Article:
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A failli is one step and an assemble is another. In the RAD syllabi you have two steps that are quite similar and are sometimes muddled even by teachers! These are failli and demi contretemps. A failli normally starts in 5th in a croise alignment and is therefore a jump from TWO legs, which cling slightly until you land on one leg in a low arabesque (turning to face the ouverte alignment) and follow on with a chasse passe. In the RAD system the arms usually open to demi-seconde from bras bas, pass through bras bas to 1st and then carry on up and out to open 4th if you do indeed continue on into an assemble over, which should finish in the croise alignment, so that you can do the whole thing over. A demi contretemps usually starts in degage derriere and therefore is a jump from ONE leg followed by the chasse passe, usually with the same change of alignment as a failli. If you started a grand allegro exercise in the top corner of the studio, you could therefore prepare with a chasse en avant into degage derriere, and start with a demi contretemps, assemble over, followed by a failli, assemble over. Think of a failli as a sissone chasse and the demi-contretemps as a temps leve chasse. By the way, just to muddle you even more there is also a full contretemps in the RAD system, which is a coupe chasse, followed by a temps leve in arabesque into a chasse passe.


A word of warning - if you are doing RAD exams you must know what they mean by a particular term. The same name may be used to mean something quite different in another system, or another system may have a totally different name for the same step. The Russian terminology is different, the French system is different. ISTD and RAD are fairly similar, but even there some differences are apparent. It's really muddling, but you have to try and remember which is which. There is a dictionary of terminology published by the RAD with quite clear explanations - it might be worth investing in one. A failli is pronounced Fei - yee.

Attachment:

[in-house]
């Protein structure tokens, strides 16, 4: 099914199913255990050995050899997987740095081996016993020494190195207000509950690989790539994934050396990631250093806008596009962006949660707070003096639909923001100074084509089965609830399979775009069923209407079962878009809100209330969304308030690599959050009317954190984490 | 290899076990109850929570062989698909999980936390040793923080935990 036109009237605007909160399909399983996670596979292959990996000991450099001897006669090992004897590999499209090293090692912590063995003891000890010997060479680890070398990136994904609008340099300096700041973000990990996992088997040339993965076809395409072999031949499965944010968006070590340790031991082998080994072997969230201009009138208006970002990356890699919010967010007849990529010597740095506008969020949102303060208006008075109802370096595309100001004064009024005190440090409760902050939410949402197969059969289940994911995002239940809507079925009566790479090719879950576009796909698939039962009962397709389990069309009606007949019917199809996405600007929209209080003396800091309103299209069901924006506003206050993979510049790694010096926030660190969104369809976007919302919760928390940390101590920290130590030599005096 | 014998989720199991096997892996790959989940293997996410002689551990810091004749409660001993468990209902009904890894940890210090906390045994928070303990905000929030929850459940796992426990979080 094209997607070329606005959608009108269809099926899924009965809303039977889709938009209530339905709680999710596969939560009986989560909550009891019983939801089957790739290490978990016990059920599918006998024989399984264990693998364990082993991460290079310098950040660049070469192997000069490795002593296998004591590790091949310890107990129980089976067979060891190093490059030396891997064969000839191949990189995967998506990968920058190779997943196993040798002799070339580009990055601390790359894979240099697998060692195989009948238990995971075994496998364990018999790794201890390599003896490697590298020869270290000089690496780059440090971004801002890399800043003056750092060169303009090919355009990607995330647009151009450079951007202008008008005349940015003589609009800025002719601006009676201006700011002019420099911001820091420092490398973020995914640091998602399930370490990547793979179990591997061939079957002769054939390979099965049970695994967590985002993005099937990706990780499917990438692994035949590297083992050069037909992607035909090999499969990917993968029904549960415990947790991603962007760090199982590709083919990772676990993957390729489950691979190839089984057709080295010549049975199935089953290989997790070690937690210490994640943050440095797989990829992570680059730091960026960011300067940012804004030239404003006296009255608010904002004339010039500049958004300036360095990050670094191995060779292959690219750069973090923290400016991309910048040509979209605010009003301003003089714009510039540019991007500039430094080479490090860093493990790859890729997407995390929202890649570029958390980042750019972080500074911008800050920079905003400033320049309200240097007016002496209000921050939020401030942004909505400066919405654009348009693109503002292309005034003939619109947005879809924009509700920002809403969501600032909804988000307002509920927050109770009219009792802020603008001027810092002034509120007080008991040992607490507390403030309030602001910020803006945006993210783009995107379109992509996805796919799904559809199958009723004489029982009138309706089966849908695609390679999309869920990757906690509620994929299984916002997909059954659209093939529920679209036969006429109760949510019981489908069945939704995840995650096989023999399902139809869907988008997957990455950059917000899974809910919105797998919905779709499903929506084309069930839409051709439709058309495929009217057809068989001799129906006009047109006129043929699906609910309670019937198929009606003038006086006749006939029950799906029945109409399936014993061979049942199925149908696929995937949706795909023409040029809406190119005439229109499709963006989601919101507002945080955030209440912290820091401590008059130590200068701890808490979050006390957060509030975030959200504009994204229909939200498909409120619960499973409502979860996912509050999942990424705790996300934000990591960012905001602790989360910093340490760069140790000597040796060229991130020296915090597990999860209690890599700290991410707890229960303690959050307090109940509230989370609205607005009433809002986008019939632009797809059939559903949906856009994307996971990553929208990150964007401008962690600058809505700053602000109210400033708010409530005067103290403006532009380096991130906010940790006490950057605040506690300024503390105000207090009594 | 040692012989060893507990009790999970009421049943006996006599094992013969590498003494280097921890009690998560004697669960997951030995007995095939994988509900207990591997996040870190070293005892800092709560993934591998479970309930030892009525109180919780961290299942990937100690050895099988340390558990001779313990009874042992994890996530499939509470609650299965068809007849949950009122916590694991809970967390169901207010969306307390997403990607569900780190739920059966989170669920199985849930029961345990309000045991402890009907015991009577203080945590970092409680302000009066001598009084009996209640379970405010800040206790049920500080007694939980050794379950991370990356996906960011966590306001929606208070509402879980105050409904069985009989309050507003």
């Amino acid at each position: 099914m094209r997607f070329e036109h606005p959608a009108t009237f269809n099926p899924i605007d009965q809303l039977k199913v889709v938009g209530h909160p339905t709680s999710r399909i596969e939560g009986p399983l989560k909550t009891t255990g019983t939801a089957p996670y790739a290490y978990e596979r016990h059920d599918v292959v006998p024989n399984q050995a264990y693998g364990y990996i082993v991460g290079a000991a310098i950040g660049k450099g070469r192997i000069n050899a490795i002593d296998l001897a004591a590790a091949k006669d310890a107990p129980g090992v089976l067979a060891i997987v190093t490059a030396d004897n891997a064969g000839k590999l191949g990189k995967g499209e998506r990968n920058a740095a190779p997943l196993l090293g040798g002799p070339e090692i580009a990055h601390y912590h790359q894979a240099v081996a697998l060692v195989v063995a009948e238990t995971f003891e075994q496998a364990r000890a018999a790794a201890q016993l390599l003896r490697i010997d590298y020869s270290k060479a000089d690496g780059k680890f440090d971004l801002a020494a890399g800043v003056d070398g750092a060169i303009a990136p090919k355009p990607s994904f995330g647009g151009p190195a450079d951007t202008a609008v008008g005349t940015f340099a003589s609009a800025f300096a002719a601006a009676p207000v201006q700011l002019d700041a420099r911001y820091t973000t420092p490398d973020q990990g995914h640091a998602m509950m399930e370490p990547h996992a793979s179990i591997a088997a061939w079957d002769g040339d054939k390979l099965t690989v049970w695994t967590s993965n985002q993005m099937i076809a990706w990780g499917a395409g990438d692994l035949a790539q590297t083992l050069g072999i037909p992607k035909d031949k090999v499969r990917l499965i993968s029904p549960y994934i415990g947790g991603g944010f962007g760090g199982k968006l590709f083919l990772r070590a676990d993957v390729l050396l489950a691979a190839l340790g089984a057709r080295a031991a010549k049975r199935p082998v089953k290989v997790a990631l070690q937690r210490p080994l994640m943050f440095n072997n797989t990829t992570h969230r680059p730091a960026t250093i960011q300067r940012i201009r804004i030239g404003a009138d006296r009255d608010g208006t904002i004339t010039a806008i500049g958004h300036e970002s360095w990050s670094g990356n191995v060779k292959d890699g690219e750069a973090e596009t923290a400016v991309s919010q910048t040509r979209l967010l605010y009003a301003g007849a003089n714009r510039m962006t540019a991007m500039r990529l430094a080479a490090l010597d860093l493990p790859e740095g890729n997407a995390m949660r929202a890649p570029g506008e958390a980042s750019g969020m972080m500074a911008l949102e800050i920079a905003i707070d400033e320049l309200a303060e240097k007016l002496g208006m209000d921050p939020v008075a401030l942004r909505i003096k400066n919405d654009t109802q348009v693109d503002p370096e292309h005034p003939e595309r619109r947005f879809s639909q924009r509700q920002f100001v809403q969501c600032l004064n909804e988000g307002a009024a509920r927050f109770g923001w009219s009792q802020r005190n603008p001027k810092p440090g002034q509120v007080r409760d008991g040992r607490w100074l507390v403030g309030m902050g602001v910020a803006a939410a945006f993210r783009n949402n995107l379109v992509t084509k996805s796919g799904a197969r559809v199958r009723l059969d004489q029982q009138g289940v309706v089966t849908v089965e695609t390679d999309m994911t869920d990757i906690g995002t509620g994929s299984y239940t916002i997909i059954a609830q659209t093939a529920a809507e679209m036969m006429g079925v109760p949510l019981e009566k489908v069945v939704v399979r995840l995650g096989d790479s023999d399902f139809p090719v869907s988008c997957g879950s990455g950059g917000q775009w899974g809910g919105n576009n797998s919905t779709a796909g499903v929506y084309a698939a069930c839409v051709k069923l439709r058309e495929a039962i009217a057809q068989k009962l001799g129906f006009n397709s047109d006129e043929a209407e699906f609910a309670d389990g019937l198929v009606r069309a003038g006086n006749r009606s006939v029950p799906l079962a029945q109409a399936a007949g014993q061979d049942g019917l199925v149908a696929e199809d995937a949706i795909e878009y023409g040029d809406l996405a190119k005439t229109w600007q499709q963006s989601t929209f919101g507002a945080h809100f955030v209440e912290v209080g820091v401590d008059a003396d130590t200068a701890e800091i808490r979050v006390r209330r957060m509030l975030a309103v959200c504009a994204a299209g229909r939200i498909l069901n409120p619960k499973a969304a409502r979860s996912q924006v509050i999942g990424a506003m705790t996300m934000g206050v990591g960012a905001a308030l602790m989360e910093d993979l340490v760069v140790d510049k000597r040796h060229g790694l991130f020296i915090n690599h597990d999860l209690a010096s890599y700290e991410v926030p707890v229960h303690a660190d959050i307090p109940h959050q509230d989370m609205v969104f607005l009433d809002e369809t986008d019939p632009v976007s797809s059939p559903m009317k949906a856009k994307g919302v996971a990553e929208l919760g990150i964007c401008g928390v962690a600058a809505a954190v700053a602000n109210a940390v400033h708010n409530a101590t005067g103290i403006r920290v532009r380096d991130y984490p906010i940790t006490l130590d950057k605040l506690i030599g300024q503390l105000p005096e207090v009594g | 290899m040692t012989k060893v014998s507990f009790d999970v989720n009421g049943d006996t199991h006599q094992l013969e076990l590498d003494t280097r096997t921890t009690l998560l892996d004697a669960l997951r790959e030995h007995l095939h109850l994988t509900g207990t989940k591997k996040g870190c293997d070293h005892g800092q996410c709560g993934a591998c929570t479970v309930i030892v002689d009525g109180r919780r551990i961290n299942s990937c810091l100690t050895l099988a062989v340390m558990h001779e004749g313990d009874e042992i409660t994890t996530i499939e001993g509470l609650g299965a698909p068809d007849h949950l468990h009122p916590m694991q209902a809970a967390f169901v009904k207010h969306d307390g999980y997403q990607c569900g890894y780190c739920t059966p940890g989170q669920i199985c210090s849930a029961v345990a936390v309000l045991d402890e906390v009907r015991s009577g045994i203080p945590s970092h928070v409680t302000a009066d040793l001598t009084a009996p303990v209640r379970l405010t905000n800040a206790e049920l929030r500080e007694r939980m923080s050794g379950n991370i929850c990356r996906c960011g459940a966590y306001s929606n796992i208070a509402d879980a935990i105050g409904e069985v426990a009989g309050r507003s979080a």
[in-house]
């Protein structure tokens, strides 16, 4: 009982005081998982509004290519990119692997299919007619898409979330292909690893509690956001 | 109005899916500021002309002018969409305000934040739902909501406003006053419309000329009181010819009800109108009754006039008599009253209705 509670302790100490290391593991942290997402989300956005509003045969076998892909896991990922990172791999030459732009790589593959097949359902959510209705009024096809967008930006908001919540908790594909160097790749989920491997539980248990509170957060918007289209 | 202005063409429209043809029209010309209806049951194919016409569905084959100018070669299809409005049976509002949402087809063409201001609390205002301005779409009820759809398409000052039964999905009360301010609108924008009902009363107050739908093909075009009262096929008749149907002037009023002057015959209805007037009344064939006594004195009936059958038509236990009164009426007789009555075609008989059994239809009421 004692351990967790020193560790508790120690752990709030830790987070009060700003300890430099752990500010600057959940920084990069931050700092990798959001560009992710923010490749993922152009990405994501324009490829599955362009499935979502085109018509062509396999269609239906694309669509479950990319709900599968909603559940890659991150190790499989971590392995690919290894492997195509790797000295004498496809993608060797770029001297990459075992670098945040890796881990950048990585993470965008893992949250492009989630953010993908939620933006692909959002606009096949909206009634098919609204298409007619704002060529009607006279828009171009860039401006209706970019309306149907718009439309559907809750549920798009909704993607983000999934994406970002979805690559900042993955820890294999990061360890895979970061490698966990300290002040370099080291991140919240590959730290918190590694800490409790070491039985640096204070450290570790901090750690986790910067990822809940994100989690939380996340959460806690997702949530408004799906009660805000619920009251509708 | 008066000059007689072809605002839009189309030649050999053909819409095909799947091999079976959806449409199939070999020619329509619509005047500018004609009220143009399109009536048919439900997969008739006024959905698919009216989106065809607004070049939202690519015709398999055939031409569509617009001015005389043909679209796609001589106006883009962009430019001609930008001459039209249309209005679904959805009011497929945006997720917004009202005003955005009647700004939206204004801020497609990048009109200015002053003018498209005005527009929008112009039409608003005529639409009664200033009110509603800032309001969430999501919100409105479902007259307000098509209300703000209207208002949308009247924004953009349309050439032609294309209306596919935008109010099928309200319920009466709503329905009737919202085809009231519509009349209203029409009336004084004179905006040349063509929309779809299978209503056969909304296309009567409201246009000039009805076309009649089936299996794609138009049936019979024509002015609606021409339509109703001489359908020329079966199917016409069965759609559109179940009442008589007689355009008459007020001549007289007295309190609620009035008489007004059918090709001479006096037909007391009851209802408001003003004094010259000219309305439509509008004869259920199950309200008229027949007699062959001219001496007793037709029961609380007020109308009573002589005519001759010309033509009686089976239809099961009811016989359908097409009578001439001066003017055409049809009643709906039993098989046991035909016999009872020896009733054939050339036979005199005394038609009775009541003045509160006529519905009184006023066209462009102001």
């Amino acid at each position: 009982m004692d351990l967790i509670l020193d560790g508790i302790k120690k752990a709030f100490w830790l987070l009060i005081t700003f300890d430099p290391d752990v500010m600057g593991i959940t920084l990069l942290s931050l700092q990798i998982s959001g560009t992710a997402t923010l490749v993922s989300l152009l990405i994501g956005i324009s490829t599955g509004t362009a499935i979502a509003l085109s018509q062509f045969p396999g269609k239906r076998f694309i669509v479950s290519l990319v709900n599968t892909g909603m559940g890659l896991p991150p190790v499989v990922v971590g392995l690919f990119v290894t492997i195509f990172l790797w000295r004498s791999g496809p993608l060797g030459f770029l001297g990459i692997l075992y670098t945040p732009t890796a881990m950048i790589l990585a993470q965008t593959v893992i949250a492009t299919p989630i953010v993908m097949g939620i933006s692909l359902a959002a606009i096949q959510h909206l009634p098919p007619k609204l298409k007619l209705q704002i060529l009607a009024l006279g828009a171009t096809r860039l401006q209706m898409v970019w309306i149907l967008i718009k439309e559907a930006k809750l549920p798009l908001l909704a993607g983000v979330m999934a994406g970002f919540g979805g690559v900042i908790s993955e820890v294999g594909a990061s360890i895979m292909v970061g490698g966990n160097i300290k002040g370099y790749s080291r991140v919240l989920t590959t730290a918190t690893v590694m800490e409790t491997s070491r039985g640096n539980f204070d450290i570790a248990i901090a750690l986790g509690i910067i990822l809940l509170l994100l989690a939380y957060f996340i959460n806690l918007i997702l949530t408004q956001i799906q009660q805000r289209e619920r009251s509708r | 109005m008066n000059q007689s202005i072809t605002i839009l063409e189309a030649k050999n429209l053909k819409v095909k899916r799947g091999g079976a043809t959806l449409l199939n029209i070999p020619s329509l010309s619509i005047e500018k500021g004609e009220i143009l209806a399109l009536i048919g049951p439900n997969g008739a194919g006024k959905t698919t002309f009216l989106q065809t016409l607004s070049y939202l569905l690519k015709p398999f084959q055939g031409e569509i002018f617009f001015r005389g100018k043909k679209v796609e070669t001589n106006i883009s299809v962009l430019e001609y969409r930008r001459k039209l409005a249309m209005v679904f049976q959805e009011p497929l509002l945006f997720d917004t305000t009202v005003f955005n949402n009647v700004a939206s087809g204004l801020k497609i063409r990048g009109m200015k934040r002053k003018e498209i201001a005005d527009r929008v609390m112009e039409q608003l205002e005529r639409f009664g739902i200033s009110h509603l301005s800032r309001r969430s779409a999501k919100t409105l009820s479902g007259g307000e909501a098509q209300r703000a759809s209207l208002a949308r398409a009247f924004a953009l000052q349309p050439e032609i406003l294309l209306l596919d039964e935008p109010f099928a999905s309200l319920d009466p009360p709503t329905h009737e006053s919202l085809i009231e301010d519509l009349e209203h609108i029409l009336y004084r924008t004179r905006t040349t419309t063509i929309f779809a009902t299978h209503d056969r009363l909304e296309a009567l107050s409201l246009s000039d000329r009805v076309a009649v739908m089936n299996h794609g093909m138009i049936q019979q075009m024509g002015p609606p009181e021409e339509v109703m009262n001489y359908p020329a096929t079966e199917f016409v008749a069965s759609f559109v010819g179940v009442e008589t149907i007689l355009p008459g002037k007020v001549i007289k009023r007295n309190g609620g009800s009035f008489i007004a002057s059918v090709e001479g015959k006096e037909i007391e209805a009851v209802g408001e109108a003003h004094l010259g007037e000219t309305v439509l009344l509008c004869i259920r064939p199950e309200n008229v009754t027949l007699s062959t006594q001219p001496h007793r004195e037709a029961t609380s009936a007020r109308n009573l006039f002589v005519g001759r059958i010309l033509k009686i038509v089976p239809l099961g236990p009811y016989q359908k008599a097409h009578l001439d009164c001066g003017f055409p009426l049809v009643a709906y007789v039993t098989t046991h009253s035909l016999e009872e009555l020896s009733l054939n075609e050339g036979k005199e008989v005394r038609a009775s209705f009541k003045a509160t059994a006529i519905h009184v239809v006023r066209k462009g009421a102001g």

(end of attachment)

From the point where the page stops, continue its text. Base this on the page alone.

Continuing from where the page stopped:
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I'm not doing RAD. We don't touch RAD with a ten foot pole. =) We do a mixture of Vaganova and Chechetti.


Another question..........one of our teachers says something that sounds like "supersole." They are little hops forward in fifth position. Looked it up in Ward and the only thing close is a "soubresaut." Same thing?


Maybe I should start trading French pronunciation lessons for ballet classes!




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Maybe I should start trading French pronunciation lessons for ballet classes!


:) Not such a bad idea! The day instructions involving 'dessus' and 'dessous' were pronounced in such a way as to be distinguishable would be a happy one in my class...

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Thanks, WendyMichelle and Hans, for finally clarifying "supersole" vs. "soubresaut" -- something that I'd been wondering about as well! Reminds of of DD's pre-ballet days when she was in competitive gymnastics and the coach kept telling the girls to "sashay" when she really meant "chasse"! Made me cringe everytime...